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Attention News Room Managers: The clip provided includes a soundbite from Becky Wisell, DHHS Public Health Deputy Director (Licensure). YouTube: https://youtu.be/0ATetVBnQAQ
“Joyful Moments" Theme for 2022
LINCOLN - America's assisted living communities will participate in National Assisted Living Week® (NALW) September 11-17, 2022. The national observance begins each year on National Grandparents' Day and honors the individuals who reside, work, and volunteer in assisted living (AL) and residential care communities. It was created by the National Center for Assisted Living in 1995 to recognize the role of AL in caring for America's seniors and individuals with disabilities. The annual observance helps educate members of the public about this distinct aspect of long-term care.
“Assisted living is a vital long-term care option for older adults," said Jalene Carpenter, president and CEO of the Nebraska Health Care Association. “They're places where caregivers, residents, family members, and communities come together as an extended family to create memories. National Assisted Living Week offers an opportunity to shine a light on those who live and work in Nebraska's assisted living communities. We encourage all Nebraskans to join us in celebrating."
Director of Developmental Disabilities at DHHS Tony Green echoed these sentiments, stating that AL provides a much-needed and necessary level of care. Maintaining some level of independence for as long as possible is important to everyone as we age. As AL's are celebrated this week, Director Green wants to personally say “Thank You" to the thousands of caregivers making a difference everyday.
The goal of AL is to provide comprehensive care to older adults while preserving their ability to be independent and have as many choices in their environment as is feasible. The Three Principles of Assisted Living often mentioned are:
National Assisted Living Week offers an opportunity to explore AL communities, which can offer many benefits to residents. While many seniors lead active lives, others may find that parts of their life have become difficult. AL can eliminate the burden of home maintenance and increase social interaction. AL costs are usually lower than a nursing home or long-term community, and privacy is more easily maintained. Many AL residents require only custodial care, such as medication management, housekeeping, and having meals provided.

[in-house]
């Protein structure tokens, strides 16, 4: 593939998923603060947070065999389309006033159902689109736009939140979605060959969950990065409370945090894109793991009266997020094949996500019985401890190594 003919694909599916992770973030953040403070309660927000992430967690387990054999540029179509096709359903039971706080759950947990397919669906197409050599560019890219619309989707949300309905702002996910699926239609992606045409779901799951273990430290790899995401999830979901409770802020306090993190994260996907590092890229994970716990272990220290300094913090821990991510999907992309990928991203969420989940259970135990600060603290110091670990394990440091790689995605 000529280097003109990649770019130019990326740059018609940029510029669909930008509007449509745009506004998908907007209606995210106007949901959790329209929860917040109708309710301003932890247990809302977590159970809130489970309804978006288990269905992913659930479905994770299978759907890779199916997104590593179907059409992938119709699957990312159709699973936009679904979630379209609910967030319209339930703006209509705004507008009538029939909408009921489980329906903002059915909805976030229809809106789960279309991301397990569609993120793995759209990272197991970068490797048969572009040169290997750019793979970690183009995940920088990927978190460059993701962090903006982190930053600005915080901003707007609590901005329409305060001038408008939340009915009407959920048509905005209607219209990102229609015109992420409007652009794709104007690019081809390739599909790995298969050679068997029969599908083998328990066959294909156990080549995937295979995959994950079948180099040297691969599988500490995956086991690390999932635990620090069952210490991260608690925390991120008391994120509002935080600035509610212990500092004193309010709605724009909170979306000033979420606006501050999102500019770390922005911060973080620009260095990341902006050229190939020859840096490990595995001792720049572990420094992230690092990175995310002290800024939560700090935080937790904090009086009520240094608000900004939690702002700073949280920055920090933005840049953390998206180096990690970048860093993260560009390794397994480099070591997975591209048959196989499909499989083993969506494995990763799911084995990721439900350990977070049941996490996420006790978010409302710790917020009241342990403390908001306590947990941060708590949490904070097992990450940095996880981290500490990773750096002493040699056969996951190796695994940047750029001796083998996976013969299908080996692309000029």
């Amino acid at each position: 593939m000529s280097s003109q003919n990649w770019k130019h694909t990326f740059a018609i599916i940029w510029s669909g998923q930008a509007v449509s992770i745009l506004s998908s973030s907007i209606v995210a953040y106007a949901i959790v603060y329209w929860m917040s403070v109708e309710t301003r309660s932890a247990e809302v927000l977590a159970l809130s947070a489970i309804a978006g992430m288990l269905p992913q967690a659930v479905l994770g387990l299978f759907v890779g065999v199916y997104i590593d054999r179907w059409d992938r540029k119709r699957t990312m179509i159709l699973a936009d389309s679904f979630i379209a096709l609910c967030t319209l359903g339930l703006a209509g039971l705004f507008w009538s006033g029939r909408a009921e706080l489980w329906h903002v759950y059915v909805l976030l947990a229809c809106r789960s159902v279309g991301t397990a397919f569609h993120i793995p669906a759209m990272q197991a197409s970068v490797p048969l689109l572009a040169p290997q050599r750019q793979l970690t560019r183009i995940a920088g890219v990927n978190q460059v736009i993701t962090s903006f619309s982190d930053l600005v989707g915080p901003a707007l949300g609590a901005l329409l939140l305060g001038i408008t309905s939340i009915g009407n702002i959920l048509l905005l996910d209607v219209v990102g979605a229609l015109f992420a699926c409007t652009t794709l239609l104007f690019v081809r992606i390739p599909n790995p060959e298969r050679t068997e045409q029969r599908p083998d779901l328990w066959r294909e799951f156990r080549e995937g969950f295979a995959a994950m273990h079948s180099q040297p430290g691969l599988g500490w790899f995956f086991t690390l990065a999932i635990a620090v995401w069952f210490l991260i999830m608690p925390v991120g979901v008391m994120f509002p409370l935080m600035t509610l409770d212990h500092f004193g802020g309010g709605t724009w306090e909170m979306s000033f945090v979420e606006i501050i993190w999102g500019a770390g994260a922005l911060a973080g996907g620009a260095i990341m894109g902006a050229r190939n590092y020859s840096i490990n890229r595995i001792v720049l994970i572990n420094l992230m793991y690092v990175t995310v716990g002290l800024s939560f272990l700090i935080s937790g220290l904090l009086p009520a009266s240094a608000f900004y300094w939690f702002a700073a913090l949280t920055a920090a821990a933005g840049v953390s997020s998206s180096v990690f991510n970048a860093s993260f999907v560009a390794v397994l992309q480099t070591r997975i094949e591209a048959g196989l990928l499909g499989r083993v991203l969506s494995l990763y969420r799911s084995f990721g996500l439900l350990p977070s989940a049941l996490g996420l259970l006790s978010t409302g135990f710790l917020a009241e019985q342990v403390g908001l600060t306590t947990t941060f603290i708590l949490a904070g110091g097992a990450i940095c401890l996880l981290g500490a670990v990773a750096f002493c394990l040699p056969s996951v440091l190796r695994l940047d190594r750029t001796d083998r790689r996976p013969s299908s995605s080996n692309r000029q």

Roughly 800,000 to 900,000 people are in AL facilities nationwide. In Nebraska, there are 280 licensed AL communities with 13,786 licensed beds. The average annual cost for AL care is $48,915, which is lower than the national average annual cost of $54,000 (Genworth Cost of Care Survey, 2021). Almost 70% of Americans will need long-term care at some point in their life, with the average length of a stay in an AL facility of 22 months. The majority of residents are women (71%) as many women outlive their spouses, leaving them without in-home support and in greater need of the care AL facilities provide. The majority of residents are in their 80s, with an average age of 84. Most facilities allow patients as young as 65, but 52% of residents are over 85; 30% are between 75 and 84.
Nebraskans aged 85 and older are projected to increase 142% by 2050 (UNO, Center for Public Affairs Research). In 2019, the population of those aged 75+ in Nebraska surpassed the population of those under age five.